There is much to love in Dial R for Robot, billed variously as “a sci-fi Hitchcock rock opera” and a “multimedia rock opera re-boot.” At its (beating, digital) heart is the eclectic local band Djesben, who play throughout, and establish a suitably intriguing and tantalising mood through their playing, make-up, and physicality from the very opening of the show. Their sound is unique, and catchy, and their melodic lines inventive. Their songwriter and Electric Dulcimer player, Christian Crowley, is also the writer of Dial R for Robot. Incidentally, we all need more Electric Dulcimer in our lives.
There is much to love here…
There is a small and effective amount of audience participation in the piece, with a twitter poll to decide who will play which characters and a fun play-along interlude for the audience and the “Android Band.” The video elements (by Rob Parrish), and projection (Charlotte Houghton) are probably the best part of the production, admirably integrated into the rest of the piece. They seem to open up a world of possibilities, blending smoothly into the more traditional aspects of the storytelling. The projections are impressively synced to the music at the very opening.
There is much to love here, and so some of the problems are forgiven, however, there are some problems too. The program contains a synopsis, which begins “Dial R for Robot follows the plot of Hitchcock’s Rope,” which might be the case in a general sense but could be confusing to anyone who knows the film. Elsewhere in the program Bladerunner is also mentioned as source material. There is also a healthy dose of robotic history and philosophy included. In the words of the director, “there’s a lot going on here,” and it is all very interesting.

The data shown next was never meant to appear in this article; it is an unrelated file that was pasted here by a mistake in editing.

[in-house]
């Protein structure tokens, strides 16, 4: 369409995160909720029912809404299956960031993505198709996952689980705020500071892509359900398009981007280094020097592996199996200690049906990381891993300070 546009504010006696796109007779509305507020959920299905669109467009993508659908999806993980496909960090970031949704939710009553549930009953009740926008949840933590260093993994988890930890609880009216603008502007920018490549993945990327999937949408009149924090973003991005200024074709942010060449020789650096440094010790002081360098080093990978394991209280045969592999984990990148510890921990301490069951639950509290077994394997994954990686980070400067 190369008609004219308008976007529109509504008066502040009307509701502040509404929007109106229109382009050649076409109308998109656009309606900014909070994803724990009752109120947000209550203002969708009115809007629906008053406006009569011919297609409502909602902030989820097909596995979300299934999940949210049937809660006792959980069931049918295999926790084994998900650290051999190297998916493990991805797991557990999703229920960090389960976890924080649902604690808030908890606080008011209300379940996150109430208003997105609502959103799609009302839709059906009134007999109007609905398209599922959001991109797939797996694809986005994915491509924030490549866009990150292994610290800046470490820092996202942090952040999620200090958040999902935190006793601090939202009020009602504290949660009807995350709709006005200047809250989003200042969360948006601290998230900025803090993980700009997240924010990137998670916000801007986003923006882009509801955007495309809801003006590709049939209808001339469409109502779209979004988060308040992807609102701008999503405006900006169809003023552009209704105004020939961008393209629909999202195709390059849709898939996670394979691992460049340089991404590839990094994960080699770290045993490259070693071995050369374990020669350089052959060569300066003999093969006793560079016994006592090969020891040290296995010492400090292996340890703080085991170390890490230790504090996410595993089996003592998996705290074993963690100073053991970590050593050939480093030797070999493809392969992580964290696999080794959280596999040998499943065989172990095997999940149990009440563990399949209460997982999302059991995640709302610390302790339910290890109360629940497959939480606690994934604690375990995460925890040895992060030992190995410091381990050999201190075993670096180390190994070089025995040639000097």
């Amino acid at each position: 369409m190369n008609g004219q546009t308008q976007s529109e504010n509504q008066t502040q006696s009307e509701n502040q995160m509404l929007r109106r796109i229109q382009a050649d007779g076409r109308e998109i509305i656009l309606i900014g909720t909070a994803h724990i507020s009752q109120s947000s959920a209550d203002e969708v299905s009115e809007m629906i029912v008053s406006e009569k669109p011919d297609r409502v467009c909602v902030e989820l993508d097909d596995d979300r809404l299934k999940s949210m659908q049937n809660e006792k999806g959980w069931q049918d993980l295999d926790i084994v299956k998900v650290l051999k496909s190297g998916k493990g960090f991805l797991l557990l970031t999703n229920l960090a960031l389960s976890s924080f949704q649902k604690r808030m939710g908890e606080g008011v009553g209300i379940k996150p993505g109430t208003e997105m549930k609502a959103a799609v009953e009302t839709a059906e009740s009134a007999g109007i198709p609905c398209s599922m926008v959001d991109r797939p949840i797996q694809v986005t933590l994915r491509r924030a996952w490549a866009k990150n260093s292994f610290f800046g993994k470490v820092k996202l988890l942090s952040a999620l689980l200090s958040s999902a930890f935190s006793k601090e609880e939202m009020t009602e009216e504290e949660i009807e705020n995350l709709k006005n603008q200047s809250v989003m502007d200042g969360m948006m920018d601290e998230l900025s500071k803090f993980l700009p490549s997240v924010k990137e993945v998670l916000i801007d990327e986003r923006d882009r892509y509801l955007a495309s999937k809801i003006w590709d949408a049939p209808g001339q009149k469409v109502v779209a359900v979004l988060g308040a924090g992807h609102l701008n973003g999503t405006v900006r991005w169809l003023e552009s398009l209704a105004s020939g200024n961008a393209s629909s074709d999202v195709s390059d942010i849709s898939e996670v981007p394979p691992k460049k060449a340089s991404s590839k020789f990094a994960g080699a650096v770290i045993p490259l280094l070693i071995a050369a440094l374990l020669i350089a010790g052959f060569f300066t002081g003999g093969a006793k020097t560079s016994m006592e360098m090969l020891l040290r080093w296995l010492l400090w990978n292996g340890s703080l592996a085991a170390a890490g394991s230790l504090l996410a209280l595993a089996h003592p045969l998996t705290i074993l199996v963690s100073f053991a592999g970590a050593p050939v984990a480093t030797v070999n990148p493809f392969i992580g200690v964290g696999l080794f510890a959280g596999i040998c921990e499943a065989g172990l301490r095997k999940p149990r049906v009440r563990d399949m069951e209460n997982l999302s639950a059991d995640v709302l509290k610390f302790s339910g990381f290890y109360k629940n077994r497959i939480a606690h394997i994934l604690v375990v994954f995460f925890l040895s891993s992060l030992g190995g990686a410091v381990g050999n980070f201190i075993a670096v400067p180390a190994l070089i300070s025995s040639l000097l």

It is not, however, easily followed in performance alone. Some of the problems are technical. There was a large amount of feedback from the mics, even though the difficult balance between band and singers was well handled. Some of the problems are in the writing. There are parts where the vocal writing is too low in the actors’ range for their words to be understood. The entire company also often finds itself directed to simply stand motionless on the stage, looking at the person singing, with little else to do. Though there are plenty of positives in the music, the songs do become a little homogenous, and even new licks which seem promising, turn into very similarly shaped melodies and song structures.
Having read the synopsis after the performance everything was much clearer, but during the performance it was often difficult to understand what was happening and why. It is a credit to the other elements of the production that this wasn’t more of a problem. “How to Vanish in 39 Steps,” a song which introduces a crucial plot point – I later discovered – was an interesting change of pace in the light and pleasant singing tones of Buster Britches, the humanoid robot CJ.
Despite some troubles, Dial R for Robot is enjoyable, and enjoyably offbeat. The costumes, by Yiwen Feng, are great. The lighting (Charlotte Houghton) is effectively used, with glowing ice cubes at the bottom of glasses a beautiful texture next to the set’s Christmas lights.
In the writer’s notes it says the show is the result of three years of research, writing, composing and arranging. Hopefully this first incarnation of the show in performance will lead to a similarly in depth approach to developing the show, allowing that hard work to speak more clearly, and building on the many delightful and interesting aspects already present in Dial R for Robot.
Running Time: 60 minutes no intermission.
Advisory : Recommended for ages 13 and up.
Dial R for Robot runs until July 23 at Atlas Performing Arts Center, 1333 H St NE, Washington, DC 20002, as part of Capital Fringe. Tickets can be purchased by calling 866.811.4111 or online here.